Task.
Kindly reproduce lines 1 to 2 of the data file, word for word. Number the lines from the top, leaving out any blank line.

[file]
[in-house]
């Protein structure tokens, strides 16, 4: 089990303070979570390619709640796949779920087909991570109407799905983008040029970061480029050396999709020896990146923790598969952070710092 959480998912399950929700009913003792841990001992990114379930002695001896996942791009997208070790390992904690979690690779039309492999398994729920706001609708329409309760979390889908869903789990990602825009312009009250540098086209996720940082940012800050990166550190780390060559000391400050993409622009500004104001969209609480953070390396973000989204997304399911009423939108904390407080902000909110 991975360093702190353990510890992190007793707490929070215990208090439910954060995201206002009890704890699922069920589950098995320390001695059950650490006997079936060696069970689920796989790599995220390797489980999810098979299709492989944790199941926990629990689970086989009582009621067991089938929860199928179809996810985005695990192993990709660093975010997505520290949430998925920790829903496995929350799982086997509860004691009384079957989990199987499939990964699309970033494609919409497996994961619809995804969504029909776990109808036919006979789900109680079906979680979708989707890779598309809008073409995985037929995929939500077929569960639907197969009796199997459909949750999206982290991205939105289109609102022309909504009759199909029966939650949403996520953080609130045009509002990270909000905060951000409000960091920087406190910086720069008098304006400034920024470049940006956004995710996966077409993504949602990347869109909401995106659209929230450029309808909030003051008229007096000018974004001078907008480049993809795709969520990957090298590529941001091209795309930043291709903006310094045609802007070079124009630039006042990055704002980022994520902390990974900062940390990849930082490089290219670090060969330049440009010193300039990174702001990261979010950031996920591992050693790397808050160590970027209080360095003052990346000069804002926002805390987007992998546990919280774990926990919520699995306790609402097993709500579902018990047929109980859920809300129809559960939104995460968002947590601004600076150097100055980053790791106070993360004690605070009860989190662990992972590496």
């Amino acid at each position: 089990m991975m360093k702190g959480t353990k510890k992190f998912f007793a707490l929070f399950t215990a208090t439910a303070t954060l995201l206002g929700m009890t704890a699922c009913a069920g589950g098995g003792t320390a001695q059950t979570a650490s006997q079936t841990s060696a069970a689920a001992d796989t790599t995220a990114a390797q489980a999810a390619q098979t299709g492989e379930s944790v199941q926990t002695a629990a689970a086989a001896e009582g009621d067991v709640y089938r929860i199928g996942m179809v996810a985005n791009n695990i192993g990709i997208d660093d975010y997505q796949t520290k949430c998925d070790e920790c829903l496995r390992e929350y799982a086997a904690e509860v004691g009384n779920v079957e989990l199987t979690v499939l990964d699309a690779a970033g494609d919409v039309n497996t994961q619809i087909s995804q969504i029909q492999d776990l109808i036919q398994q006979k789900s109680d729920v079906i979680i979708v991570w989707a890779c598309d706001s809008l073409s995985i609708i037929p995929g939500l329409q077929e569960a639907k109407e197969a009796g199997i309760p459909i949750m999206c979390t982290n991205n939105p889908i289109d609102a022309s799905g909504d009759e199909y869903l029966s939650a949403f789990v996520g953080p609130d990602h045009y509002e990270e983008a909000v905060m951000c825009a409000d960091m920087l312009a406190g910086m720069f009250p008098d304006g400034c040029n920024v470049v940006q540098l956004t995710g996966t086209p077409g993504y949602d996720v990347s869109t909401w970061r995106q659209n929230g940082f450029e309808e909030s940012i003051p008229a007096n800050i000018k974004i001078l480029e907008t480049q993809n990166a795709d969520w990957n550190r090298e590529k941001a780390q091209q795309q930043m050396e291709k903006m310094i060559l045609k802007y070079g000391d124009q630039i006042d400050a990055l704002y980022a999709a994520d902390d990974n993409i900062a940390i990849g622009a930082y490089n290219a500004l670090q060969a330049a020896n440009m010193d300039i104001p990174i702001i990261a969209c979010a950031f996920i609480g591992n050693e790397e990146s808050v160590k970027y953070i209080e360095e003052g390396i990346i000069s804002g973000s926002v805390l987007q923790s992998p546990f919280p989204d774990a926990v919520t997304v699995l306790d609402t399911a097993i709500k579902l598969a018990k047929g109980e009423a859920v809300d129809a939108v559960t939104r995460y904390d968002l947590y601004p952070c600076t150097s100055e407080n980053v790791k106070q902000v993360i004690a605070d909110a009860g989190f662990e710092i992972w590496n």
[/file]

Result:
[in-house]
């Protein structure tokens, strides 16, 4: 089990303070979570390619709640796949779920087909991570109407799905983008040029970061480029050396999709020896990146923790598969952070710092 959480998912399950929700009913003792841990001992990114379930002695001896996942791009997208070790390992904690979690690779039309492999398994729920706001609708329409309760979390889908869903789990990602825009312009009250540098086209996720940082940012800050990166550190780390060559000391400050993409622009500004104001969209609480953070390396973000989204997304399911009423939108904390407080902000909110 991975360093702190353990510890992190007793707490929070215990208090439910954060995201206002009890704890699922069920589950098995320390001695059950650490006997079936060696069970689920796989790599995220390797489980999810098979299709492989944790199941926990629990689970086989009582009621067991089938929860199928179809996810985005695990192993990709660093975010997505520290949430998925920790829903496995929350799982086997509860004691009384079957989990199987499939990964699309970033494609919409497996994961619809995804969504029909776990109808036919006979789900109680079906979680979708989707890779598309809008073409995985037929995929939500077929569960639907197969009796199997459909949750999206982290991205939105289109609102022309909504009759199909029966939650949403996520953080609130045009509002990270909000905060951000409000960091920087406190910086720069008098304006400034920024470049940006956004995710996966077409993504949602990347869109909401995106659209929230450029309808909030003051008229007096000018974004001078907008480049993809795709969520990957090298590529941001091209795309930043291709903006310094045609802007070079124009630039006042990055704002980022994520902390990974900062940390990849930082490089290219670090060969330049440009010193300039990174702001990261979010950031996920591992050693790397808050160590970027209080360095003052990346000069804002926002805390987007992998546990919280774990926990919520699995306790609402097993709500579902018990047929109980859920809300129809559960939104995460968002947590601004600076150097100055980053790791106070993360004690605070009860989190662990992972590496």